EAST RUTHERFORD, N.J. – Justin Pugh concedes that the boos that reverberated throughout MetLife Stadium on multiple occasions during Monday night’s loss to the Detroit Lions were somewhat deserved. The New York Giants haven’t put anything on tape this season to prove otherwise.It doesn’t mean Pugh thinks it's smart for fans to jump ship after two losses, despite the struggles of both the offensive line and the offense as a whole.
EAST RUTHERFORD, N.J. -- Changes are a coming. This week they might be a bit more noticeable than a few more normal-down snaps for running back Orleans Darkwa or a slightly altered game plan.The New York Giants might actually be thinking bigger following a 24-10 loss to the Detroit Lions in Week 2. It was the second straight week they did little positive on offense, and lost in disturbing fashion.They play on the road Sunday against the Philadelphia Eagles.
EAST RUTHERFORD, N.J. -- Odell Beckham Jr. was back on the field, but several key defensive players for the New York Giants weren't as the team began preparations for Sunday's matchup with the Philadelphia Eagles. Starting cornerback Janoris Jenkins and middle linebacker B.J. Goodson remained sidelined as their teammates participated in a walk-through.Jenkins is dealing with an ankle injury. Goodson has a shin problem.
Muck Rack makes it simple to find people, tweets, or articles that mention any name, keyword, company, hashtag etc. We've compiled this guide to help you make the most of your search.
Selecting a term
Start searching tweets, articles from media outlets, articles mentioned in tweets, journalists'
names, titles and bios with some suggested searches:
Companies or Topics (e.g. iPhone, Microsoft)
Phrases (e.g. "cloud computing") — use quotes to keep the terms together
Twitter handles (e.g. @username) — returns those who have mentioned or replied to
Names (e.g. "David Pogue")
Hashtags (e.g. #sxsw, #london2012)
Bio details (e.g. vegan, Olympics, father)
Muck Rack's Advanced Search allows for many boolean operators.
Find results that mention multiple specified terms, use AND or
+. For example, ensure each result contains both Elon Musk and Mark Zuckerberg by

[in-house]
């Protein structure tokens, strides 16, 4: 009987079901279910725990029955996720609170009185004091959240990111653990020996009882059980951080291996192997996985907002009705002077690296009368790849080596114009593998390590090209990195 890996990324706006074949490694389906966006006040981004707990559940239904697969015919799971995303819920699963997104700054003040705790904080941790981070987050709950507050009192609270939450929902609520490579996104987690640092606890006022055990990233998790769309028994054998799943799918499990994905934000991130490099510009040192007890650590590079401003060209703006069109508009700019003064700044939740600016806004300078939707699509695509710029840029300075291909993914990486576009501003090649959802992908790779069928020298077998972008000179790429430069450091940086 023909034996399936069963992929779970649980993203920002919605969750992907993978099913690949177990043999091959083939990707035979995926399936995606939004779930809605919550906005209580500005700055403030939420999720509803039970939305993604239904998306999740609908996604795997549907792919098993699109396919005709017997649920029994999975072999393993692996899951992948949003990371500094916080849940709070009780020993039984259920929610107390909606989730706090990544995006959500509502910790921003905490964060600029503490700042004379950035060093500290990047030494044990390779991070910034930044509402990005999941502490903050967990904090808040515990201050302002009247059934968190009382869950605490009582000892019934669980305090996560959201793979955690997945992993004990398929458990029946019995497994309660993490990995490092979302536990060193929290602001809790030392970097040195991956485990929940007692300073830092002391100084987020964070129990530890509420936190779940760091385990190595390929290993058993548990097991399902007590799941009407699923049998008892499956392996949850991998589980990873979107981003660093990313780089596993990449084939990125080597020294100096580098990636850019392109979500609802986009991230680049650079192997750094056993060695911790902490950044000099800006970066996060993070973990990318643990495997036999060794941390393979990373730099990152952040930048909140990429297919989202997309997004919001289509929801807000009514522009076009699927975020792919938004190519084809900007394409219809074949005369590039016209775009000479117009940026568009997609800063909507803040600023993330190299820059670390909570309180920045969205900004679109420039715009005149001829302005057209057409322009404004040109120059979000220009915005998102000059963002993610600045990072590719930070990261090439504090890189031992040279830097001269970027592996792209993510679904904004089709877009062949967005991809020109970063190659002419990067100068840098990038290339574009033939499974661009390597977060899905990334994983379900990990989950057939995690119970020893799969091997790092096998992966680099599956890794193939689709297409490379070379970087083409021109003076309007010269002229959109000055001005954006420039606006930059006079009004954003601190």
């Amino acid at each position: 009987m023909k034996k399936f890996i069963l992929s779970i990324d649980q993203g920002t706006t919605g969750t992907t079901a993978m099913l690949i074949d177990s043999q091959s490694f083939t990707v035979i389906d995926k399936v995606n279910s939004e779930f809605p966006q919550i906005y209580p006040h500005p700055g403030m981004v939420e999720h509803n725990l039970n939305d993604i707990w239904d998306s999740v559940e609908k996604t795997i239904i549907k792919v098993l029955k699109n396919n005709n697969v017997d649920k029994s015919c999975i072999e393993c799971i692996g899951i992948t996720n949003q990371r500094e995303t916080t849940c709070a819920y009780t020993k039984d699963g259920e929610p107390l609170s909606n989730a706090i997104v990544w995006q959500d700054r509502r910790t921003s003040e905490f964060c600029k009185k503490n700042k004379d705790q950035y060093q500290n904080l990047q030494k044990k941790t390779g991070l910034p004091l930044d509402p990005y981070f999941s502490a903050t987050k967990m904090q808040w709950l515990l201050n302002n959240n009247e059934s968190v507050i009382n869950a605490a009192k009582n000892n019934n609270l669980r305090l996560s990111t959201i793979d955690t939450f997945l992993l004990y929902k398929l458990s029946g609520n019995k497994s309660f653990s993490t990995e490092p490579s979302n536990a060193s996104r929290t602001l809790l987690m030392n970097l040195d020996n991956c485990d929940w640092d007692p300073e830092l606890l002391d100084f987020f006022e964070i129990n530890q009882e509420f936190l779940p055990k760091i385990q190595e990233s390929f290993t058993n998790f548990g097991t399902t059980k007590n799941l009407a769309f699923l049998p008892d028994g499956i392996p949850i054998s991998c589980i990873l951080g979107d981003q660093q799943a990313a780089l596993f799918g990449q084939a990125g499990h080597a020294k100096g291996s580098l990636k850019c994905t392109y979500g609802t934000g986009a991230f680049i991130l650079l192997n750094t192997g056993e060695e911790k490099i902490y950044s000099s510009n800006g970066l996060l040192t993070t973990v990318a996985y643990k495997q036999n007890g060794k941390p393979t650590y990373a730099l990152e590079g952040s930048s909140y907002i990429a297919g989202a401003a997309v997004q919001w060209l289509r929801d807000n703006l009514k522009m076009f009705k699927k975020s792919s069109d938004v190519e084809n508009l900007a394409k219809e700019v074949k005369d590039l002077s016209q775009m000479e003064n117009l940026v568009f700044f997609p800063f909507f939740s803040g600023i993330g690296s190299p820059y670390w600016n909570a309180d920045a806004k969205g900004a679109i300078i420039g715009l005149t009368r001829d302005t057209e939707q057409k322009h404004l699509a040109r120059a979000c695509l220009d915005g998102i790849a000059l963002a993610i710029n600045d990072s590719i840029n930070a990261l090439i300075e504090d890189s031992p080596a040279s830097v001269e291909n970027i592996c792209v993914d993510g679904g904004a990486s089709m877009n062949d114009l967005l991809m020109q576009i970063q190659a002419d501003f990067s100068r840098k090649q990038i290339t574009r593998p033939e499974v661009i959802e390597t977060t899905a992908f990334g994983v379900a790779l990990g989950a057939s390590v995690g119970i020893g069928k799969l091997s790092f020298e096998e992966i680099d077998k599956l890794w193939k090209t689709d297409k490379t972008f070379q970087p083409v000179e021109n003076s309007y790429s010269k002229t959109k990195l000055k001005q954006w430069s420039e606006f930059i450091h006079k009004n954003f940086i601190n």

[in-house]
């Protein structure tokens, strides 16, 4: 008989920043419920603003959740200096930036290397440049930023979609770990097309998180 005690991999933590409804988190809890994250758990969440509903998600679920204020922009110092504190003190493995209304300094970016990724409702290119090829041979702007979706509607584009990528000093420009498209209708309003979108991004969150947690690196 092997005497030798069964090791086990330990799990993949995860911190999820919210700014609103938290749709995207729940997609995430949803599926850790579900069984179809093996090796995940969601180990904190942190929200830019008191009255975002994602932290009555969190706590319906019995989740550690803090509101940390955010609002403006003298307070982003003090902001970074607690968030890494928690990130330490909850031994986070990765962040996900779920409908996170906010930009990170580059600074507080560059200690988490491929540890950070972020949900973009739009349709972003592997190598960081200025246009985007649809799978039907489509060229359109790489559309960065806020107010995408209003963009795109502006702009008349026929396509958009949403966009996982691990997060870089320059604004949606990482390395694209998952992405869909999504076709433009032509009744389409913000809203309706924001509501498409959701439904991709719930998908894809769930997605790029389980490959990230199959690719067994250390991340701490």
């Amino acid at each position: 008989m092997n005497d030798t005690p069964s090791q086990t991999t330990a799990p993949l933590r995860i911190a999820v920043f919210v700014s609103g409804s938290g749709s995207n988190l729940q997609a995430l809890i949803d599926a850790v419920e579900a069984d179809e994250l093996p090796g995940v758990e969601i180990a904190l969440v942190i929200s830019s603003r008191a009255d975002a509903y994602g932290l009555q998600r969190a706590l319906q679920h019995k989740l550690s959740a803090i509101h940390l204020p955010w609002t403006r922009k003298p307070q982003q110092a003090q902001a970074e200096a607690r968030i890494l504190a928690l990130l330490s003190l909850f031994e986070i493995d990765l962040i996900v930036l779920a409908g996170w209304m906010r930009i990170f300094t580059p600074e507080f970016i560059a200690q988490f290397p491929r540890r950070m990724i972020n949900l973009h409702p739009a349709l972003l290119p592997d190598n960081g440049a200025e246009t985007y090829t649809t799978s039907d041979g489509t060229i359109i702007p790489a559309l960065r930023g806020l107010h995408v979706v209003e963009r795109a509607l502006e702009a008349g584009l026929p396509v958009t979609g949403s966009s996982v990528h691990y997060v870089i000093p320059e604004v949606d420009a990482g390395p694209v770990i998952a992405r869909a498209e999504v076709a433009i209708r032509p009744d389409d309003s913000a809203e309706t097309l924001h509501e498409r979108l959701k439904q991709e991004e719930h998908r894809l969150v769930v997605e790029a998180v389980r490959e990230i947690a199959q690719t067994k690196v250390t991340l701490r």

searching Obama AND Romney or Obama + Romney.
Use the operators OR or , to broaden your search when you'd like either of
multiple terms to appear in results. (This is the default behavior of our search when no operators
are used.) For example, search for democrat OR republican to find results that refer to
Democrats and/or Republicans.
Use NOT or - to subtract results from your search. For
example, searching Disney will yield results about the Walt Disney Company as well as Walt Disney
World Resort. To exclude mentions of Disney World, search for Disney -World or Disney
When using one of these operators with a phrase, enclose it in quotation marks. For example, you can
find results about smartphones excluding Apple's iPhone 4S by searching smartphone -"iPhone
Exact case matching or punctuation
If you're searching for a brand name or keyword that relies on specific punctuation marks or capitalization, you can
find results that match your exact query by adding matchcase: before the keyword you're searching for, like matchcase:E*TRADE .
Use parentheses to separate multiple
boolean phrases. For example, to find journalists talking about having fun in Disney World or
Disneyland, search for ("disney world" OR disneyland) AND fun.
An asterisk can be used to search for any variation of a root word truncated by the asterisk. For example, searching for admin* will return results for administrator, administration, administer, administered, etc.
A near operator is an AND operator where you can control the distance between the words. You can vary the distance the near operation uses by adding a forward slash and number (between 0-99) such as strawberries NEAR/10 "whipped cream", which means the strawberries must exist within 10 words of "whipped cream".